Neon Galax by Andrew Brenza and Kristine Snodgrass, Unsolicited Press
by Terri Witek



Galax plants can be propagated by seed, root division or cuttings.


Michael Leung  wondered recently (in an MFA of the Americas craft talk 6/22) what would happen if we thought about translation not so much as its customary horizontal reach across a divide but, rather, vertically: we might ask, for example, what seeps in from above or what pushes loamily from below.   Leung’s wish to disrupt what he thinks of as a usual horizontal practice offers a helpful way to consider the poetics of Neon Galax, a recurring shimmer of a book by collaborators Andrew Brenza and Kristine Snodgrass.  The duo’s bright entry into a strong current field of visual poetry invites us to boldly re-think how we translate lines in space: that is, how we think about (among other things) poetry.               


From the first page, Snodgrass and Brenza offer strong materials: the saturated colors, thick lines/ thin lines and often striking color combinations all inhabit recognizable dimensions.  Each image is held in a page’s repeatable shape, that is to say,  no matter what happens inside.  That acknowledged, the way their images can be pieced/read/seen across the book’s gutter is often particularly fine: when their images make an unexpected  centerfold we suddenly understand how a book’s deepening joint is another easily traversed vertical.  We should notice but not be trapped in any gridwork of form, the pair  is suggesting. Look at the way color now bends and holds our gaze across the various up/down/across movements an orthographic reading (as in a paged text poem) might provide.  Where does the color fall from?  Above?  Below? Behind?  It’s particularly pleasurable when bits seem to spin off or out of the dark horizontals several pages offer about 2/3 of the way down.  Sometimes floaters appear linelessly: is the color block then invaded, re-seeded or opened?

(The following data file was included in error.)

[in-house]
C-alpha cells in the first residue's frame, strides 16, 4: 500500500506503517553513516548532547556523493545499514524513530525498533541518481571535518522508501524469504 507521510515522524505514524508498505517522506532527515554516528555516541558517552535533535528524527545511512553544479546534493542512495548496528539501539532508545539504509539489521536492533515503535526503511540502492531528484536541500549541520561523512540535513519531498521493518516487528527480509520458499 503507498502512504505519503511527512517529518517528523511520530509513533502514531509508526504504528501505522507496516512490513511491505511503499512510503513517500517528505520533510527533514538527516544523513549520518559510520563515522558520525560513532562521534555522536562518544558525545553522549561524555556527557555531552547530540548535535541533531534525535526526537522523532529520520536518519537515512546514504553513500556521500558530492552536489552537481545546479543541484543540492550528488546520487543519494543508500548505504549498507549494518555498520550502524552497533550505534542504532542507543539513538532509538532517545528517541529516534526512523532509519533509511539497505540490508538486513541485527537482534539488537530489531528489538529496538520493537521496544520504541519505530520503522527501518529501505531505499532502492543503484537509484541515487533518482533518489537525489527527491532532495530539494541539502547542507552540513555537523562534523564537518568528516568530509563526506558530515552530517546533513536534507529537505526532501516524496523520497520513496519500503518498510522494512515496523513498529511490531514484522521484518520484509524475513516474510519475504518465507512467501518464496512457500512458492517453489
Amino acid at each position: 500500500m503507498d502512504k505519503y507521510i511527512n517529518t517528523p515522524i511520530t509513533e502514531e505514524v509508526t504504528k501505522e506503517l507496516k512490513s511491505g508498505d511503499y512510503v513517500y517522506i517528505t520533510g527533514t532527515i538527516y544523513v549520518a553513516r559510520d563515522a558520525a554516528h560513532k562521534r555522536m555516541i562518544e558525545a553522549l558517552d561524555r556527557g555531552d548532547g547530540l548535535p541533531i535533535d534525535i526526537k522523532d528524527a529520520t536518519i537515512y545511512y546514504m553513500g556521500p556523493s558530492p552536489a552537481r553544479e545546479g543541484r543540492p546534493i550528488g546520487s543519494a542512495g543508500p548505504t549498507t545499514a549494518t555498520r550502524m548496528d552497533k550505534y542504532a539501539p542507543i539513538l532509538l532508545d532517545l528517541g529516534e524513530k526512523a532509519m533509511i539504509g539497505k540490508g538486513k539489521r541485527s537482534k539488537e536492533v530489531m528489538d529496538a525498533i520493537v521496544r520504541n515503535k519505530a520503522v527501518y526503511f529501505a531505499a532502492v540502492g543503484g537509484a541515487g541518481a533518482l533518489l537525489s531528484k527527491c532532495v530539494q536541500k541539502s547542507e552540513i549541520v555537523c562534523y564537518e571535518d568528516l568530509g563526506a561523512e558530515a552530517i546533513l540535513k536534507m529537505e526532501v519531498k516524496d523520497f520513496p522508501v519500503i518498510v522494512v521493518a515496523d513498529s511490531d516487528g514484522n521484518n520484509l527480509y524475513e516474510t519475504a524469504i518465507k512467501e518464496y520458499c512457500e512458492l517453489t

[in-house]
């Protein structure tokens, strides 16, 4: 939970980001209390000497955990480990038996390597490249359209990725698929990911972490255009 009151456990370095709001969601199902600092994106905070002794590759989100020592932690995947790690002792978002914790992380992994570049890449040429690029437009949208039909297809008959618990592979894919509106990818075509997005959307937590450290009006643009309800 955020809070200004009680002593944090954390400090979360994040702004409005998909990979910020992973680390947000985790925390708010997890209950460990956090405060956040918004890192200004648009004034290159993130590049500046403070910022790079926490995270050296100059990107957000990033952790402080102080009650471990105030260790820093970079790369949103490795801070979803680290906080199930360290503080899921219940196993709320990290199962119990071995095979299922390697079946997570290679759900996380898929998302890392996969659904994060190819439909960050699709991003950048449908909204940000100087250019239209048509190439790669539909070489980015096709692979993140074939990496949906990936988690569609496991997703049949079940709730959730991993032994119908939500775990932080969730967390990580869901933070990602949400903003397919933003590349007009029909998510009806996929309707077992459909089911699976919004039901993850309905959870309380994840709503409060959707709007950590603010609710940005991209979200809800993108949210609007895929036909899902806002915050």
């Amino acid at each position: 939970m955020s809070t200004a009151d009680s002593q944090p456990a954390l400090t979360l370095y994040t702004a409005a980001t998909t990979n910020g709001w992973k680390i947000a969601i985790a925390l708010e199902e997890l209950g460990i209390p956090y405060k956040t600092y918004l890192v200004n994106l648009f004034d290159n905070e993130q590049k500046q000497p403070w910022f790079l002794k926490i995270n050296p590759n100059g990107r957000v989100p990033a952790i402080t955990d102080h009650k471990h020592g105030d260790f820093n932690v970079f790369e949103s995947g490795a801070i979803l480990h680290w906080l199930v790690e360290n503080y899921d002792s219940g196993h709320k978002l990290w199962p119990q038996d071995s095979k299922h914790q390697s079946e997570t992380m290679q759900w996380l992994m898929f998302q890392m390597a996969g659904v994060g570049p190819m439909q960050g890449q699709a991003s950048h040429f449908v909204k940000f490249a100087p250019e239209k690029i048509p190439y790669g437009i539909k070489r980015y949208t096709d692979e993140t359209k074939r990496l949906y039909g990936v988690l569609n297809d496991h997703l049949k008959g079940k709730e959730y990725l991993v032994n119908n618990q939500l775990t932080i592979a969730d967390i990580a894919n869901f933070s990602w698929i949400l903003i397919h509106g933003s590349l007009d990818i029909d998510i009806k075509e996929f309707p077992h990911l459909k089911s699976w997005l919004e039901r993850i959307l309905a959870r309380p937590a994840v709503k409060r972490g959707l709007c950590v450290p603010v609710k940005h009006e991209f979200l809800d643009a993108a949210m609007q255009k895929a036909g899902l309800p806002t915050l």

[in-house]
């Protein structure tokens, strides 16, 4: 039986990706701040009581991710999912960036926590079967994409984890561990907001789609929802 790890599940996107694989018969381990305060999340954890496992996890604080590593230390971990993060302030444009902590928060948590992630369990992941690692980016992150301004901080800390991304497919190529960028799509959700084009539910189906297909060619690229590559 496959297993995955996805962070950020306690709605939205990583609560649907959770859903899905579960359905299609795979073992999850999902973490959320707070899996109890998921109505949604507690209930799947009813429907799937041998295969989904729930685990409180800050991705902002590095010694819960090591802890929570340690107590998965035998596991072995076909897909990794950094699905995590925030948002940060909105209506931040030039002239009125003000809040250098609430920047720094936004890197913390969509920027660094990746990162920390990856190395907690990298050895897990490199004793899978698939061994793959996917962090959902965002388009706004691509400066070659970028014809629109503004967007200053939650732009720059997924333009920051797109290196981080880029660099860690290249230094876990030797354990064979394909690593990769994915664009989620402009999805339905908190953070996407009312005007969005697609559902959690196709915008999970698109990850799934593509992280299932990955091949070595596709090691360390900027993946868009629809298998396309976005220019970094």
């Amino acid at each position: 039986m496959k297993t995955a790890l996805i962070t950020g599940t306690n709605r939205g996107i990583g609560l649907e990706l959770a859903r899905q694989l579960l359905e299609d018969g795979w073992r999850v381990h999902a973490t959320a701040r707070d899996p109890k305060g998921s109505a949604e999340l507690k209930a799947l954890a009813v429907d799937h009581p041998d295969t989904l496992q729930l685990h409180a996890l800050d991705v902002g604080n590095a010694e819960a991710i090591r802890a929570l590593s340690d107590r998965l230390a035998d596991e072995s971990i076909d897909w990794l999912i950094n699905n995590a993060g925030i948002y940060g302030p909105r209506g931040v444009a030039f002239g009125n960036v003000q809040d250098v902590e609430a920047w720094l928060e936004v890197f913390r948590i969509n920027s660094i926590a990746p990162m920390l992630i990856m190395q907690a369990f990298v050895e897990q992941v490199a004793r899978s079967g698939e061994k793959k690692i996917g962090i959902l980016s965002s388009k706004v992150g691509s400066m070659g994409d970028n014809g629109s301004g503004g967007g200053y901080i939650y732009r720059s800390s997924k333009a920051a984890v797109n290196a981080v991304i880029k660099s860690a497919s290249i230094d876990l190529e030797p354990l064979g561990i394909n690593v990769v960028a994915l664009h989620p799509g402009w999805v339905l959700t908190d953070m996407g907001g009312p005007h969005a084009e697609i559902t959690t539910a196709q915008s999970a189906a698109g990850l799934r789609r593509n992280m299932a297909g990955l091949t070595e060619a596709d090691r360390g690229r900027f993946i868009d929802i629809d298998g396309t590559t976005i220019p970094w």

from twitter :


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Snodgrass reports that their collaborative method was that Brenza sent images she subsequently glitched.   Brenza’s often geometric concrete visual poetry shapes are instantly recognizable in the field (see Some Notes on Geometric Mantra at periodicities as well as his many excellent publications) and of course glitch-witchery is signature Snodgrass: see her newest posts on the subject at the WAAVe Global Gallery: Women Asemic Artists and Visual Poets site, her editorship of the wildly eclectic 2021 volume of that group’s work and her own boldly various, always lively books. Despite their individual work’s differences, the duo’s production method in Neon Galax gives every sign of a happy translation practice as predicted in Leung’s wishful thought.  How we apprehend what they have on offer is delivered in differently-timed visual and readerly pleasures that expand as considered.  For example, it’s particularly agreeable that Brenza and Snodgrass aren’t monumentalist about any image but push into multiples: each seems to go on riffs or runs (could these go on forever?) before touching down at the next one.  The book’s 44 pages thus achieve a synopation that’s obviously a hallmark of their collaboration, and keeps redistributing itself when you start over.  At first I was less drawn to the fullest images, for example; after re-reading/seeing/thumbing through enough x, I welcomed them like moments of dense, urban nightlife with built-in fleshtones.  That is, I began to look at Neon Galax as if at a series of  imaginary  maps —each part chance and part plan growing out from a plural of axis (as in galaxis).  I happily became the letter that fell off and bent over into this ever brighter book from above. 


Reviewed by Terri Witek

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